Kill Bill vol. 2: the Talk Kills It
Vincent Francone
4/20/2004 9:34:38 PM

I am desperately trying to digest the bloated Kill Bill vol. 2. I wish to come up with a fair and impartial review, but I fear this is not possible. To set aside my desire to punch Quentin Tarantino in the face, this is not easy to do. Okay, he is a hipster-idiot who manages to do something interesting with a camera from time to time; he knows a hell of a lot about movies; he can find the perfect music to support his visuals. But he is also a big kid with a little too much ego for his own good. Apparently Miramax disagrees.

I'll start off by saying that I liked Kill Bill vol. 1, even as my friends told me I was crazy. All the post-college detractors who wish to let everyone see that they now know better (and feel subsequent shame for sporting Pulp Fiction posters on their dorm room walls) went to great lengths to convince me that I was wrong and that the film was, like most things Tarantino, glossy trash and rip-offs masquerading as homage. And they were right. Tarantino does well to recycle the elements of the movies he lapped up as a video store clerk/geek much, as Kill Bill 1's DVD tells us, the way Spielberg and Lucas did with Raiders of the Lost Ark. This hardly excuses taking the Hong Kong thriller City on Fire and using it as a template for Reservoir Dogs, nor does it excuse countless other borrows. But who cares? I don't. I never have. So long as his films were as enjoyable as they can be, I didn't complain. But I might have to start now.

The first installment was a fast and fierce tale of revenge. It had sword fights and a lot of punch. It was strange; it seemed to exist in a world quite unlike the one we are forced to live in. It was goofy and bloody as hell. It was quite cinematic and had great music, great atmosphere and the 5, 6, 7, 8's, who made it all the better for this viewer. It went for excess and reached it beautifully. Far from a perfect film, it was a perfect bloody mess. Tacked on filth and locker room sensibilities (most notably the "Pussy Wagon") aside, it hit more often than it missed and promised something big and bad next time around. Alas it seems the fire was spent far too soon.

Volume two starts off slow, picks up and then ends even more slowly than it began. Call me any name you like, but I like my bloody revenge tales to be bloody. And volume two is not. There is far more emphasis on dialogue-something the fans of Q.T. are always holding up as his greatest strength, a claim I have never understood. For a director who has such a great sense of visual panache he can often let his words meander and then drown a scene. Sam Jackson's speech to Tim Roth at the end of Pulp Fiction comes to mind. So does the last half hour of Kill Bill 2. The bride (whose name is finally revealed, although why so late in the game-and why the mystery-- I don't know,) finds Bill and confronts him, fully intending on staging the big showdown that the viewer surely expects given not only the title of the film but the spectacular fight scene from volume one between Uma and countless yakuzas. But the talk talk talk kills it like a samurai sword through the neck and in the end we are left with an anti-climax and a few unanswered questions. I suppose there is room to answer them with Kill Bill 3 but at this point I don't think I care.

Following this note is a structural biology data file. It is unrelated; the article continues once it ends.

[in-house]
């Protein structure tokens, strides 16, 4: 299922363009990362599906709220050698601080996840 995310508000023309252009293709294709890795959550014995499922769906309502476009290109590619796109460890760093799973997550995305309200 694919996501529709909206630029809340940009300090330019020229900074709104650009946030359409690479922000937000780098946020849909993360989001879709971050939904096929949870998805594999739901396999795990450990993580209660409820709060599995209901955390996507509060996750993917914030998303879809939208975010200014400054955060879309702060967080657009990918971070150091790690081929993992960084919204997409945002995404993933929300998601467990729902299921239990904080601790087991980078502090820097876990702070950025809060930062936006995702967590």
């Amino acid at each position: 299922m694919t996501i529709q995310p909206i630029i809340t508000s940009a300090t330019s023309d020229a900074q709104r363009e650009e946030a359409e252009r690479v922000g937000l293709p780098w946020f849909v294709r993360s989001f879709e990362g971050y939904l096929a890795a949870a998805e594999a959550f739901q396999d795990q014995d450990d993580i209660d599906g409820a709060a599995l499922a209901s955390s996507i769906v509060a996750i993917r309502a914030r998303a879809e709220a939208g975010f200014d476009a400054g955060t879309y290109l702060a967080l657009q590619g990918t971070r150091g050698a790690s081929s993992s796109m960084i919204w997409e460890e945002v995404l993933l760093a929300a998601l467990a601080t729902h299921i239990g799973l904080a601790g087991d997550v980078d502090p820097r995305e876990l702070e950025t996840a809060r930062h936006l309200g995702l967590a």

Nevertheless, the film works when it works. Michael Madsen plays the most fleshed out and sympathetic character aside from Uma's bride and comes very close to being her greatest adversary. His pathos combined with sleaze does well to make the film interesting, and something needs to considering the lack of meat to this bloodless feature. At times it almost seems as though he is acting in a different (and better) film than most of the other players. Ditto David Carridine, who steals every scene. But again, too little too late. I am sure many would tell me that I missed the point, that Tarantino is trying to create something for the ages, a revenge tale that serves up a rich stew of his favorite movie themes, a variable mix tape of cinematic imagery and action, with a little heart. I suppose he is trying to lend a little poetry to what was previously a slice-em-up blood feast. Yeah, well let's leave characterization and depth to a director who might have a little character and depth. Tarantino could be the next great hack, and the world needs great hacks. If only he'd stop trying to be the thinker he'll never be.


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